Only 15 teams contested the first season that saw just 13 games with only three producing results. Bombay, riding on an all-round performance from Vijay Merchant, beat Northern India in the final.
The ever-evolving format
The format for the tournament remained more or less unchanged until 2001, with the teams grouped into geographic zones—north, south, east, west and central—and the winners of each zone playing each other on a knockout basis to determine the winner.
From the 2002-03 season, the zonal system was replaced by the two-tier system, with the elite group comprising the best 15 teams and the remaining teams fighting it out in the plate group. The top teams from the plate group advanced to the elite group, while those finishing at the bottom of the elite group were relegated. This format has been tweaked numerous times over the past few years with the different groups expanded, and more teams being given a direct opportunity to win the trophy. The 2018-19 season saw nine teams make their Ranji Trophy debut and the formation of a fourth group in addition to the three in existence. But, with criticism pouring in from certain states, the format looks like it might be revamped yet again!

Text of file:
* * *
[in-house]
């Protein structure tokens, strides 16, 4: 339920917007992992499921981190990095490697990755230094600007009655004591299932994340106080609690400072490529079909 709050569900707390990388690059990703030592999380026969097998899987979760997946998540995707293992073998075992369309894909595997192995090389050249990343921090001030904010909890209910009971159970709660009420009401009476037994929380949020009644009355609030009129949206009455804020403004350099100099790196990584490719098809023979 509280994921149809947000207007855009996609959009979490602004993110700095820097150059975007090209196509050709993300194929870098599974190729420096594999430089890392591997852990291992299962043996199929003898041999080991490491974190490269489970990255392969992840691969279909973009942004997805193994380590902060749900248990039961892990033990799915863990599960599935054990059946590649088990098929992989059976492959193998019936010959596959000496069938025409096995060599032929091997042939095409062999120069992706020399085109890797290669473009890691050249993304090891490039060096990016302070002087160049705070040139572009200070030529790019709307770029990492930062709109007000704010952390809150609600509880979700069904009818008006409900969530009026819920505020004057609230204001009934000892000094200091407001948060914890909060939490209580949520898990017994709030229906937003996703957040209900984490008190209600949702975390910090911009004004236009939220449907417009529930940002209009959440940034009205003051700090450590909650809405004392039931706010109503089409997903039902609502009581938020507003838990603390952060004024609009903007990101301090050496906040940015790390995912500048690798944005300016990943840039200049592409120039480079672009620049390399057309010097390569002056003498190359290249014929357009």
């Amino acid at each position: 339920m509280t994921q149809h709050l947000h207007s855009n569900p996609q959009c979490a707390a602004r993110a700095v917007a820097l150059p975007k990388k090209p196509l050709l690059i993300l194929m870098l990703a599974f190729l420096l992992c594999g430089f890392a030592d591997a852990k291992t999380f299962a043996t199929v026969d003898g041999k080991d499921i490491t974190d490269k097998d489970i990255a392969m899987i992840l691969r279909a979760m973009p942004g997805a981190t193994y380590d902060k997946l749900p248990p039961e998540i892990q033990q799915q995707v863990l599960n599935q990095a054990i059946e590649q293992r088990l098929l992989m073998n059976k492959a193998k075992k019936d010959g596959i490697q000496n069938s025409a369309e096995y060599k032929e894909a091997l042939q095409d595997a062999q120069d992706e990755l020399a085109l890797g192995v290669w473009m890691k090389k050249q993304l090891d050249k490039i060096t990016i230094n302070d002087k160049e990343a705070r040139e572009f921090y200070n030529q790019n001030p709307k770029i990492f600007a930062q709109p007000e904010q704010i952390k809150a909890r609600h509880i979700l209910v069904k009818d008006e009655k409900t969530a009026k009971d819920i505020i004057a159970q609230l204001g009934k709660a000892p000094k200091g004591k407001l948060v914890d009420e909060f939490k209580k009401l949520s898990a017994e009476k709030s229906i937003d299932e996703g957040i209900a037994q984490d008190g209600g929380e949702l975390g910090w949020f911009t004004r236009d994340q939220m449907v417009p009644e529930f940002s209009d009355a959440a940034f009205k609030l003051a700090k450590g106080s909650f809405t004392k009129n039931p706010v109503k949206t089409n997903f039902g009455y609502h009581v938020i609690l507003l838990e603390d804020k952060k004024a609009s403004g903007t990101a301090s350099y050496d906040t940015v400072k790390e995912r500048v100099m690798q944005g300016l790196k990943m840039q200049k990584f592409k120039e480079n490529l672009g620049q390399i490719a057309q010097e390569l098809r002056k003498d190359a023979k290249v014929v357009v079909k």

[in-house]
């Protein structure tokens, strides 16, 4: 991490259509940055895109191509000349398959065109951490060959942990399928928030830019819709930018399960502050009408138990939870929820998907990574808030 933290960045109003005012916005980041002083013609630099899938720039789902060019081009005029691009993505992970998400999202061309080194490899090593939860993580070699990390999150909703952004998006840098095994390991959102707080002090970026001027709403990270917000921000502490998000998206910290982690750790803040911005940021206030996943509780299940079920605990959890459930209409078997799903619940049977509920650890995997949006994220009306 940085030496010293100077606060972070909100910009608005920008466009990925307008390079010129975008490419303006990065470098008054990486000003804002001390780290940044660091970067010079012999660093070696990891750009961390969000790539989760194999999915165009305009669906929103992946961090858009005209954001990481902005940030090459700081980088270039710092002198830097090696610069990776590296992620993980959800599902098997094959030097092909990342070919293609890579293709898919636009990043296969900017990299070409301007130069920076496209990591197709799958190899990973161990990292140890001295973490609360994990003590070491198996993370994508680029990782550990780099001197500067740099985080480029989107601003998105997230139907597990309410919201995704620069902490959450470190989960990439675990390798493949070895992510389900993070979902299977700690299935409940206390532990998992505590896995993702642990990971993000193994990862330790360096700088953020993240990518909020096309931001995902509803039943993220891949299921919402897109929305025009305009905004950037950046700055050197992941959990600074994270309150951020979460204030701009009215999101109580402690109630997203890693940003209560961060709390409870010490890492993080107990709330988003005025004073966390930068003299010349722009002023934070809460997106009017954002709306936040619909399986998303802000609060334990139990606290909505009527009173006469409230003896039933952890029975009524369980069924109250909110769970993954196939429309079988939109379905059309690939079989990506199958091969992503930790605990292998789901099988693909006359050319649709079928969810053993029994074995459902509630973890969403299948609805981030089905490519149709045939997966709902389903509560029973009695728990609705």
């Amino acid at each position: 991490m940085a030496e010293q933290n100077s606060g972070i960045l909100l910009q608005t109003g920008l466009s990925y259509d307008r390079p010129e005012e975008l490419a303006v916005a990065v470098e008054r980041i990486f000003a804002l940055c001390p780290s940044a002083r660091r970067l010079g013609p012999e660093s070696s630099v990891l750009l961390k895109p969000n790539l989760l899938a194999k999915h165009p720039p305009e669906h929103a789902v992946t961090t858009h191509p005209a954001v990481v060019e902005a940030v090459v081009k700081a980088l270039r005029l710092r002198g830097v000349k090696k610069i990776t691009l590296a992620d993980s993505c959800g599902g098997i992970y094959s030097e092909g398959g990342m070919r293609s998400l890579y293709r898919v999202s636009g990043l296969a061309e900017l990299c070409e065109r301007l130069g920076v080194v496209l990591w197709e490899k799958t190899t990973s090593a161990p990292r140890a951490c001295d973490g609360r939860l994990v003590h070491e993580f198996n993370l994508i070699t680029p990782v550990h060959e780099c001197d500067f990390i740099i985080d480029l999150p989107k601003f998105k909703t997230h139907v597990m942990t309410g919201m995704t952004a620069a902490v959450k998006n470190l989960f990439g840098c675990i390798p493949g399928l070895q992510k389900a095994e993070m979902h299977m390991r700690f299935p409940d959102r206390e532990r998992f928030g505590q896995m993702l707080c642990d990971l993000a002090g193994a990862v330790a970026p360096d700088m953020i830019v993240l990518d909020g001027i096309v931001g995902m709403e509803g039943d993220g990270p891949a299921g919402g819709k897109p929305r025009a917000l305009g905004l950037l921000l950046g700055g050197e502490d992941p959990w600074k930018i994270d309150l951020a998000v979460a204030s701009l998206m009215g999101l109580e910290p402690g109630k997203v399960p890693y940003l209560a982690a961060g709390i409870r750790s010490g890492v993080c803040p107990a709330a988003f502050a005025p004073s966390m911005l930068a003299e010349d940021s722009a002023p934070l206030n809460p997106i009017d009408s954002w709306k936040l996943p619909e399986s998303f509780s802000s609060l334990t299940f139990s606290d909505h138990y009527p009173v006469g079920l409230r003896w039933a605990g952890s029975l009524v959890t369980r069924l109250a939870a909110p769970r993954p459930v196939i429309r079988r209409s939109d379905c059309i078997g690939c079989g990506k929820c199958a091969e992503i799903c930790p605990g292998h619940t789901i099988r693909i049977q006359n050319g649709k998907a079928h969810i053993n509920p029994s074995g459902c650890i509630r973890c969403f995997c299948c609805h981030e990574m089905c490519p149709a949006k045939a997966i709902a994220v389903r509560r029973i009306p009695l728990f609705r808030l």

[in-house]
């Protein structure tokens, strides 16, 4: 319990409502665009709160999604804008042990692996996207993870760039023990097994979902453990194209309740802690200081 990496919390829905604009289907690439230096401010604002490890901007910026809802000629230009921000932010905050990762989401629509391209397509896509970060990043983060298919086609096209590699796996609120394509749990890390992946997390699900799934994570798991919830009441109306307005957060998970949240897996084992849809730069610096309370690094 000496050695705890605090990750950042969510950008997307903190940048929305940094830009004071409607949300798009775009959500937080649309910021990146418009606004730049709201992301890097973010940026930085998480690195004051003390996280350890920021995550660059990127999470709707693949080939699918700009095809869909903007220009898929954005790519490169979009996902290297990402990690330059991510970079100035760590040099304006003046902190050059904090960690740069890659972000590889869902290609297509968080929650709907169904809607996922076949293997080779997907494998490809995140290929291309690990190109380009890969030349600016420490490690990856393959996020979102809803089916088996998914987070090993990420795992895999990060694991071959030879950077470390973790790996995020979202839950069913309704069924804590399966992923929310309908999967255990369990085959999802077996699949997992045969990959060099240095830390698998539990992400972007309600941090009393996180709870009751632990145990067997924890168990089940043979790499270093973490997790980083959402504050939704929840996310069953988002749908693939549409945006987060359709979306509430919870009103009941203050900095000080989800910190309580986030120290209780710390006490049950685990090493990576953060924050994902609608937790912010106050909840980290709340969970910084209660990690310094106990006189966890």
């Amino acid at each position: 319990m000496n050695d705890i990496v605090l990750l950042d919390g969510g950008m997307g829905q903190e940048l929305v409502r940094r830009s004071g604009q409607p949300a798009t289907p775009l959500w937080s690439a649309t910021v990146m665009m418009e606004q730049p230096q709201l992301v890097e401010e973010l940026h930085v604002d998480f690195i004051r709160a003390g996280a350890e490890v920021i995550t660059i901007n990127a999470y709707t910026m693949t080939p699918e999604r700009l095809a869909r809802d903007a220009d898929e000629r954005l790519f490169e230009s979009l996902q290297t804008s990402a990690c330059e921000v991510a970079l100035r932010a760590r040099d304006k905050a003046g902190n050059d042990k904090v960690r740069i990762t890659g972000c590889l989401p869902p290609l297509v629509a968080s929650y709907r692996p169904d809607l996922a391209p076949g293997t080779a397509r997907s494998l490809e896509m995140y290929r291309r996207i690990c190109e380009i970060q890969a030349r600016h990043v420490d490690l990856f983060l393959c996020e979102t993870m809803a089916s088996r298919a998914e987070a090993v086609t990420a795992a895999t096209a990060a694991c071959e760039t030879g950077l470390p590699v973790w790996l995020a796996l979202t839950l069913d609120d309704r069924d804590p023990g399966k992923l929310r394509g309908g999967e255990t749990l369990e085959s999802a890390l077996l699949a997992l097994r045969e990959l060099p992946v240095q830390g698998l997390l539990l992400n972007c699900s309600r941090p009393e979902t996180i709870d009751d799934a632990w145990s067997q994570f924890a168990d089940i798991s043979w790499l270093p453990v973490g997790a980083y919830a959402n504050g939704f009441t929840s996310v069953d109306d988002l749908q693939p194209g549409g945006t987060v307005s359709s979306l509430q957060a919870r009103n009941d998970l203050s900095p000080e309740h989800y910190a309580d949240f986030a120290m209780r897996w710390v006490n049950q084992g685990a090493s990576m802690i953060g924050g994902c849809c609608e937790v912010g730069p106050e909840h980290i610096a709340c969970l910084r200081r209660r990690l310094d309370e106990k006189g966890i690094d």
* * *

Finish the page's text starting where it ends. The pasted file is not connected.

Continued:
One state, three teams
At 85, the Ranji Trophy is almost a decade and a half older than India. As a result, many teams were formed to represent regions that later became single states. Maharashtra, for example, has three teams—Maharashtra, Mumbai and Vidarbha. Mumbai or Bombay, as it was formerly known, was the epicentre for cricket in India and had arguably the best team in the country. Vidarbha, with its base in Nagpur, had been a separate state under the British and, hence, had its own team. And the rest of the state was represented by the Maharashtra team which played from Pune, the capital of the ruling Peshwas. Gujarat, too, has three teams. Saurashtra and Baroda were princely states where the Maharajas took a keen interest in cricket and had their own teams. The rest of the state is represented by the Gujarat team.
On the other hand, many teams such as the Travancore-Cochin team and southern and northern Punjab were superseded by their respective state teams post Independence.
Railways and Services